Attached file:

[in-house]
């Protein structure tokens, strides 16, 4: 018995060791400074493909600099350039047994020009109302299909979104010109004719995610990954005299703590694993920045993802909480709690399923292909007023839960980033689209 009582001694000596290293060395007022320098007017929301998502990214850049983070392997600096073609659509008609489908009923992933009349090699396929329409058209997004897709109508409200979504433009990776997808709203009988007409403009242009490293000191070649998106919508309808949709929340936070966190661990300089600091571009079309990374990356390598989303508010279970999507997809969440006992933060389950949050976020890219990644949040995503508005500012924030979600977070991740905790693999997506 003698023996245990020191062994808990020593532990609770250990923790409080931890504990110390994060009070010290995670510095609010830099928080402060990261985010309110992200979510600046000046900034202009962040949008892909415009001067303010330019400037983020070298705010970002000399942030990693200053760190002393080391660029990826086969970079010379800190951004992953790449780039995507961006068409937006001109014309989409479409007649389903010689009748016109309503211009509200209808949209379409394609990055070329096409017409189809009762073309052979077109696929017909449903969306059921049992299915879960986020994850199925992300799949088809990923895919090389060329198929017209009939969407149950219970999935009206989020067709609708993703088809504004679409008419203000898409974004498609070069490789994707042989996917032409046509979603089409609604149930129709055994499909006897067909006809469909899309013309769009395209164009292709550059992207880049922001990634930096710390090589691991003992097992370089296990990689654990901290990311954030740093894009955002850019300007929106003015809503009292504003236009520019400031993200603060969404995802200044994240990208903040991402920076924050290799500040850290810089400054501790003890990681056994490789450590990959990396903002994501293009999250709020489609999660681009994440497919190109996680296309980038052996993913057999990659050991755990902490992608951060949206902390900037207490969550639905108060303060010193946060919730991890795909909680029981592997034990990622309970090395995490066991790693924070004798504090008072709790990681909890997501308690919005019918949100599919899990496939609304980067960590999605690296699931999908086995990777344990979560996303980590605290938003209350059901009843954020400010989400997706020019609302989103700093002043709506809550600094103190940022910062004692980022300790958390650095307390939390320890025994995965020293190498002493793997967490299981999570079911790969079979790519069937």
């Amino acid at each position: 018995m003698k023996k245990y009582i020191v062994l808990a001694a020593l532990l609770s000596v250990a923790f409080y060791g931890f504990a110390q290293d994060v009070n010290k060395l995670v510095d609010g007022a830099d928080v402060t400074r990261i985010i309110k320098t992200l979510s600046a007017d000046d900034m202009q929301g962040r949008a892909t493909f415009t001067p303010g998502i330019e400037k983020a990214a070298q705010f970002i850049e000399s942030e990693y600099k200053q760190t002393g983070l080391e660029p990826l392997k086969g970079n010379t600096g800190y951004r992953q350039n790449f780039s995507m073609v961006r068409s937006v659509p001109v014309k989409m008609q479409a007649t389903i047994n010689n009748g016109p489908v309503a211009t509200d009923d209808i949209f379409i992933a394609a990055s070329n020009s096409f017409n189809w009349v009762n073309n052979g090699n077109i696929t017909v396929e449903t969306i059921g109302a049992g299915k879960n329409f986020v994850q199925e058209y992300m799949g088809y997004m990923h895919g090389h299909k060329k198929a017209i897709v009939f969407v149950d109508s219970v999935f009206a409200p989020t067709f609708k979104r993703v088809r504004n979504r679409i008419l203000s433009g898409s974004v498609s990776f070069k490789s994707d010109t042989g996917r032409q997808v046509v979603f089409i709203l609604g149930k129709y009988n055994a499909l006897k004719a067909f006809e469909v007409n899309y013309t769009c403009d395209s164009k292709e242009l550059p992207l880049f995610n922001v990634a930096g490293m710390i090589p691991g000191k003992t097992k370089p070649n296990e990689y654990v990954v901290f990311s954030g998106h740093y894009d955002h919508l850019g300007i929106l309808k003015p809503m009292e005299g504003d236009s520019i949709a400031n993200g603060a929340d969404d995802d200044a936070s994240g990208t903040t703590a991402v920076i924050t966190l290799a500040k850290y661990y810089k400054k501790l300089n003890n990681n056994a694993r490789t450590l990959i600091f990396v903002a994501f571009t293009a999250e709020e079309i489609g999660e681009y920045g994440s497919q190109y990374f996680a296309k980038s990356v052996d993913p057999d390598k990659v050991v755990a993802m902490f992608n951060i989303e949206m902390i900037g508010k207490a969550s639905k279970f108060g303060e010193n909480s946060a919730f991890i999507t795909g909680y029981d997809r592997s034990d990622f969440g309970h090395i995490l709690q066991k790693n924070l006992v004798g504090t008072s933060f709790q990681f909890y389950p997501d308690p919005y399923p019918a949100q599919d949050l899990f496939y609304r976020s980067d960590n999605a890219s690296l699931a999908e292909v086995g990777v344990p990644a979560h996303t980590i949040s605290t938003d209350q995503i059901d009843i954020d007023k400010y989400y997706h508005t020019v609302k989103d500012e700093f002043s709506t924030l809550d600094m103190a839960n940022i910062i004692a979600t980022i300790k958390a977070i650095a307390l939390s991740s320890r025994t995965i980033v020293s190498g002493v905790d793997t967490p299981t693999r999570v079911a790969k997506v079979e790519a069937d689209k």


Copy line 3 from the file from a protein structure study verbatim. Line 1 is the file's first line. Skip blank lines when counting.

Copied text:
């Amino acid at each position: 018995m003698k023996k245990y009582i020191v062994l808990a001694a020593l532990l609770s000596v250990a923790f409080y060791g931890f504990a110390q290293d994060v009070n010290k060395l995670v510095d609010g007022a830099d928080v402060t400074r990261i985010i309110k320098t992200l979510s600046a007017d000046d900034m202009q929301g962040r949008a892909t493909f415009t001067p303010g998502i330019e400037k983020a990214a070298q705010f970002i850049e000399s942030e990693y600099k200053q760190t002393g983070l080391e660029p990826l392997k086969g970079n010379t600096g800190y951004r992953q350039n790449f780039s995507m073609v961006r068409s937006v659509p001109v014309k989409m008609q479409a007649t389903i047994n010689n009748g016109p489908v309503a211009t509200d009923d209808i949209f379409i992933a394609a990055s070329n020009s096409f017409n189809w009349v009762n073309n052979g090699n077109i696929t017909v396929e449903t969306i059921g109302a049992g299915k879960n329409f986020v994850q199925e058209y992300m799949g088809y997004m990923h895919g090389h299909k060329k198929a017209i897709v009939f969407v149950d109508s219970v999935f009206a409200p989020t067709f609708k979104r993703v088809r504004n979504r679409i008419l203000s433009g898409s974004v498609s990776f070069k490789s994707d010109t042989g996917r032409q997808v046509v979603f089409i709203l609604g149930k129709y009988n055994a499909l006897k004719a067909f006809e469909v007409n899309y013309t769009c403009d395209s164009k292709e242009l550059p992207l880049f995610n922001v990634a930096g490293m710390i090589p691991g000191k003992t097992k370089p070649n296990e990689y654990v990954v901290f990311s954030g998106h740093y894009d955002h919508l850019g300007i929106l309808k003015p809503m009292e005299g504003d236009s520019i949709a400031n993200g603060a929340d969404d995802d200044a936070s994240g990208t903040t703590a991402v920076i924050t966190l290799a500040k850290y661990y810089k400054k501790l300089n003890n990681n056994a694993r490789t450590l990959i600091f990396v903002a994501f571009t293009a999250e709020e079309i489609g999660e681009y920045g994440s497919q190109y990374f996680a296309k980038s990356v052996d993913p057999d390598k990659v050991v755990a993802m902490f992608n951060i989303e949206m902390i900037g508010k207490a969550s639905k279970f108060g303060e010193n909480s946060a919730f991890i999507t795909g909680y029981d997809r592997s034990d990622f969440g309970h090395i995490l709690q066991k790693n924070l006992v004798g504090t008072s933060f709790q990681f909890y389950p997501d308690p919005y399923p019918a949100q599919d949050l899990f496939y609304r976020s980067d960590n999605a890219s690296l699931a999908e292909v086995g990777v344990p990644a979560h996303t980590i949040s605290t938003d209350q995503i059901d009843i954020d007023k400010y989400y997706h508005t020019v609302k989103d500012e700093f002043s709506t924030l809550d600094m103190a839960n940022i910062i004692a979600t980022i300790k958390a977070i650095a307390l939390s991740s320890r025994t995965i980033v020293s190498g002493v905790d793997t967490p299981t693999r999570v079911a790969k997506v079979e790519a069937d689209k």